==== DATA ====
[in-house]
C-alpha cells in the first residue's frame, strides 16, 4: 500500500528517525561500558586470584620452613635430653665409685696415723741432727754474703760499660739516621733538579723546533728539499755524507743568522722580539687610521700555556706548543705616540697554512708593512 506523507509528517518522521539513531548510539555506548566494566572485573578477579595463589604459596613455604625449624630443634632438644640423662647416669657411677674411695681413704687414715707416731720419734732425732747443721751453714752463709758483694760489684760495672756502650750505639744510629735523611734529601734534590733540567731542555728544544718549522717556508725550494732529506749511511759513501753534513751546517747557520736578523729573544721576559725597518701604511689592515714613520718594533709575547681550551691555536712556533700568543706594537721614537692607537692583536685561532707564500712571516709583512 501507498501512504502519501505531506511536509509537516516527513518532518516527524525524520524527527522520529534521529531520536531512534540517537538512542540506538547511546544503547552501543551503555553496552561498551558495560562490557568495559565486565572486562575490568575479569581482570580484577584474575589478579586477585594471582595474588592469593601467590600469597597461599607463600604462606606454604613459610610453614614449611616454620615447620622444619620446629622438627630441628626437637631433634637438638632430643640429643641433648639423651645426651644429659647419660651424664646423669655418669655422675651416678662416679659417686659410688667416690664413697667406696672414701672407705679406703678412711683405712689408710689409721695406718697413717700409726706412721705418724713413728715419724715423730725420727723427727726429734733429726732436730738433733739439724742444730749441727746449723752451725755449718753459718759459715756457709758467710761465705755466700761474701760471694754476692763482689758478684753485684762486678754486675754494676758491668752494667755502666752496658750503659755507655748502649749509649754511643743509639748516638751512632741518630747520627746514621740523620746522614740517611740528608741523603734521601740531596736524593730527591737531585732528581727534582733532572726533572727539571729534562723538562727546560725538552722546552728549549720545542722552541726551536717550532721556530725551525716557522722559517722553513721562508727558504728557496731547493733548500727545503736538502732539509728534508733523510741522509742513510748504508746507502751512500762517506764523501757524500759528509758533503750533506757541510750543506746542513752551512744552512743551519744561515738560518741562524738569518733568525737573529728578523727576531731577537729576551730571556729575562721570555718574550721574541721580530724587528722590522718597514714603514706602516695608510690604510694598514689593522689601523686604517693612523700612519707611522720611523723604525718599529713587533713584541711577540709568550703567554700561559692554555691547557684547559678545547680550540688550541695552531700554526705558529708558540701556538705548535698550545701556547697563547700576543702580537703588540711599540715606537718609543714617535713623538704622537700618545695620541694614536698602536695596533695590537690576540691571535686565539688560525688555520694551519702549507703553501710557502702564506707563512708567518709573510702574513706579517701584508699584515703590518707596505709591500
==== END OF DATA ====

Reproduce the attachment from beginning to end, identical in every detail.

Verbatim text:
[in-house]
C-alpha cells in the first residue's frame, strides 16, 4: 500500500528517525561500558586470584620452613635430653665409685696415723741432727754474703760499660739516621733538579723546533728539499755524507743568522722580539687610521700555556706548543705616540697554512708593512 506523507509528517518522521539513531548510539555506548566494566572485573578477579595463589604459596613455604625449624630443634632438644640423662647416669657411677674411695681413704687414715707416731720419734732425732747443721751453714752463709758483694760489684760495672756502650750505639744510629735523611734529601734534590733540567731542555728544544718549522717556508725550494732529506749511511759513501753534513751546517747557520736578523729573544721576559725597518701604511689592515714613520718594533709575547681550551691555536712556533700568543706594537721614537692607537692583536685561532707564500712571516709583512 501507498501512504502519501505531506511536509509537516516527513518532518516527524525524520524527527522520529534521529531520536531512534540517537538512542540506538547511546544503547552501543551503555553496552561498551558495560562490557568495559565486565572486562575490568575479569581482570580484577584474575589478579586477585594471582595474588592469593601467590600469597597461599607463600604462606606454604613459610610453614614449611616454620615447620622444619620446629622438627630441628626437637631433634637438638632430643640429643641433648639423651645426651644429659647419660651424664646423669655418669655422675651416678662416679659417686659410688667416690664413697667406696672414701672407705679406703678412711683405712689408710689409721695406718697413717700409726706412721705418724713413728715419724715423730725420727723427727726429734733429726732436730738433733739439724742444730749441727746449723752451725755449718753459718759459715756457709758467710761465705755466700761474701760471694754476692763482689758478684753485684762486678754486675754494676758491668752494667755502666752496658750503659755507655748502649749509649754511643743509639748516638751512632741518630747520627746514621740523620746522614740517611740528608741523603734521601740531596736524593730527591737531585732528581727534582733532572726533572727539571729534562723538562727546560725538552722546552728549549720545542722552541726551536717550532721556530725551525716557522722559517722553513721562508727558504728557496731547493733548500727545503736538502732539509728534508733523510741522509742513510748504508746507502751512500762517506764523501757524500759528509758533503750533506757541510750543506746542513752551512744552512743551519744561515738560518741562524738569518733568525737573529728578523727576531731577537729576551730571556729575562721570555718574550721574541721580530724587528722590522718597514714603514706602516695608510690604510694598514689593522689601523686604517693612523700612519707611522720611523723604525718599529713587533713584541711577540709568550703567554700561559692554555691547557684547559678545547680550540688550541695552531700554526705558529708558540701556538705548535698550545701556547697563547700576543702580537703588540711599540715606537718609543714617535713623538704622537700618545695620541694614536698602536695596533695590537690576540691571535686565539688560525688555520694551519702549507703553501710557502702564506707563512708567518709573510702574513706579517701584508699584515703590518707596505709591500